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Oscillations of a free hanging chain

  1. Mar 21, 2016 #1
    1. The problem statement, all variables and given/known data
    I am trying to find an equation for a free hanging chain of mass m and length L. The chain is hanging vertically downwards where x is measured vertically upwards from the free end of the chain and y is measured horizontally.

    2. Relevant equations

    I derived this differential equation for the chains motion,
    (1/g)(second derivative of y with respect to t) = (derivative of y with respect to x) + x(second derivative of y with respect to x)

    Trial solution that was given is,
    y = u(x)cos(ωt) where x ⇒ ξ and ξ = √x and u(x) ⇒ s(ξ)

    3. The attempt at a solution

    By putting y into the equation above I get,
    -((ω^2)/g)u(x) = u'(x) + xu''(x) where the ' means the derivative with respect to x
    I think its implied that -((ω^2)/g)s(ξ) = s'(ξ) + xs''(ξ) ... equation 1

    After changing the variable to s(ξ) i'm suppose to get a Bessel's equation of order zero I think.
    so from the change of variables,

    u(x) ⇒ s(ξ)
    s'(ξ) ⇒ u'(√x) = (u'(√x))/(2√x) right?
    and from quotient rule I got,
    s''(ξ) ⇒ u''(√x) = (u''(√x) - u''(√x)(1/√x)) / (4x)

    plugging these into equation 1 I get,
    (x^2)s''(ξ) + x^(3/2)s'(ξ) + (((ω^2)x^2)/g)s(ξ) = 0
    but the bessel equation looks like
    (x^2)s''(ξ) + (x)s'(ξ) + constant(x^2)s(ξ) = 0 which has x instead of x^(3/2)?

    Not sure what I did wrong?
    Last edited: Mar 21, 2016
  2. jcsd
  3. Mar 21, 2016 #2


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    It doesn't seem right to have a dy/dx term in your very first equation. I would have thought it should be the standard string vibration equation, except for a factor x in the tension term.
  4. Mar 21, 2016 #3
    On the question it actually gives you that equation, you have to derive it, and thats what it is
  5. Mar 21, 2016 #4


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    For this to be the correct equation, I think you need to take x as increasing upward from the lower end of the string.
  6. Mar 21, 2016 #5
    oh sorry, thats how I derived it but I wrote it wrong. x is measured from the free end of the chain upwards
  7. Mar 21, 2016 #6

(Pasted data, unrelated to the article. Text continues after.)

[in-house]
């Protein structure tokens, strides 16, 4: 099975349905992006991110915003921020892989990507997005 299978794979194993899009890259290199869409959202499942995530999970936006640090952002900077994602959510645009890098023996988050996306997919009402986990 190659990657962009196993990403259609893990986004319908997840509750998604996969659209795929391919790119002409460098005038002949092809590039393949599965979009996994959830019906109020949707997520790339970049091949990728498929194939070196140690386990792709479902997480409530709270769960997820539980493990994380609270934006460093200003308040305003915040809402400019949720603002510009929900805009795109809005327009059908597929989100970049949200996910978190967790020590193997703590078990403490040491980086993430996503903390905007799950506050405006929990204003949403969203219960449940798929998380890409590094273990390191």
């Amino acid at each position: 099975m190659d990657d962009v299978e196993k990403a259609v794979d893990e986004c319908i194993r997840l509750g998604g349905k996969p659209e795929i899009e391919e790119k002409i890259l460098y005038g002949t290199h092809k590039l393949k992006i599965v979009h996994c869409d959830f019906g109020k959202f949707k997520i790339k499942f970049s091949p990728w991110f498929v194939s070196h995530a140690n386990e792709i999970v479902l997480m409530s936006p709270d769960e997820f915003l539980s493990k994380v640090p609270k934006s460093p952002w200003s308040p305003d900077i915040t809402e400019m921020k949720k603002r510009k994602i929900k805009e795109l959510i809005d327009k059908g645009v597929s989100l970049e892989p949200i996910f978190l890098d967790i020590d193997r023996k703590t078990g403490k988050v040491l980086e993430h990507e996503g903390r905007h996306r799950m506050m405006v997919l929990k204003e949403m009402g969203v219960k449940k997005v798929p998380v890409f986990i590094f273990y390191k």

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    No. To get the equation for s(ξ), you will need to start with -((ω^2)/g)u(x) = u'(x) + xu''(x) and transform it to the equation for s(ξ) by using the definition ξ = √x. The chain rule for derivatives will be useful here.
  8. Mar 21, 2016 #7
    Not sure I understand. Cause I thought the transformations of u(x) were basically saying u(x) = s(√x). So I took the derivative of both sides with respect to x and substituted u'(x) and u''(x) in
  9. Mar 21, 2016 #8


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    In obtaining equation 1, it appears to me that you are simply replacing u'(x) by s'(ξ) and replacing u''(x) by s''(ξ).

    Take a specific example. Suppose u(x) = sin(√x). So, with ξ = √x, you have s(ξ) = sin(ξ).
    What is u'(x)? What is s'(ξ)? Does u'(x) = s'(ξ)?

    Note that you have claimed u'(√x) = (u'(√x))/(2√x). If you cancel u'(√x) from both sides, you are left with 1 = 1/(2√x).
  10. Mar 21, 2016 #9
    u'(x) = cos(√x)/(2√x)
    s'(ξ) = cos(ξ) (dξ/dx)
    and ξ = √x so
    dξ/dx = d√x/dx = 1/(2√x) aren't they the same? or should I write
    s'(ξ) = cos(ξ) (dξ/dξ) = cos(ξ) with respect to ξ instead of x?
  11. Mar 21, 2016 #10


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    OK, I see where you're coming from. You are interpreting all primes as meaning derivative with respect to x. However, since s is considered a function of ξ, the notation s'(ξ) would normally denote the derivative of s with respect to ξ. So, in the example, s'(ξ) = cos(ξ).

    What you need to do here is convert the differential equation involving u and x into a differential equation involving s and ξ. In the differential equation for s, derivatives should be with respect to ξ and the symbol x should not appear.
  12. Mar 21, 2016 #11
    Figured it out, thanks man!!
    Last edited: Mar 21, 2016
  13. Mar 21, 2016 #12


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    Good work!
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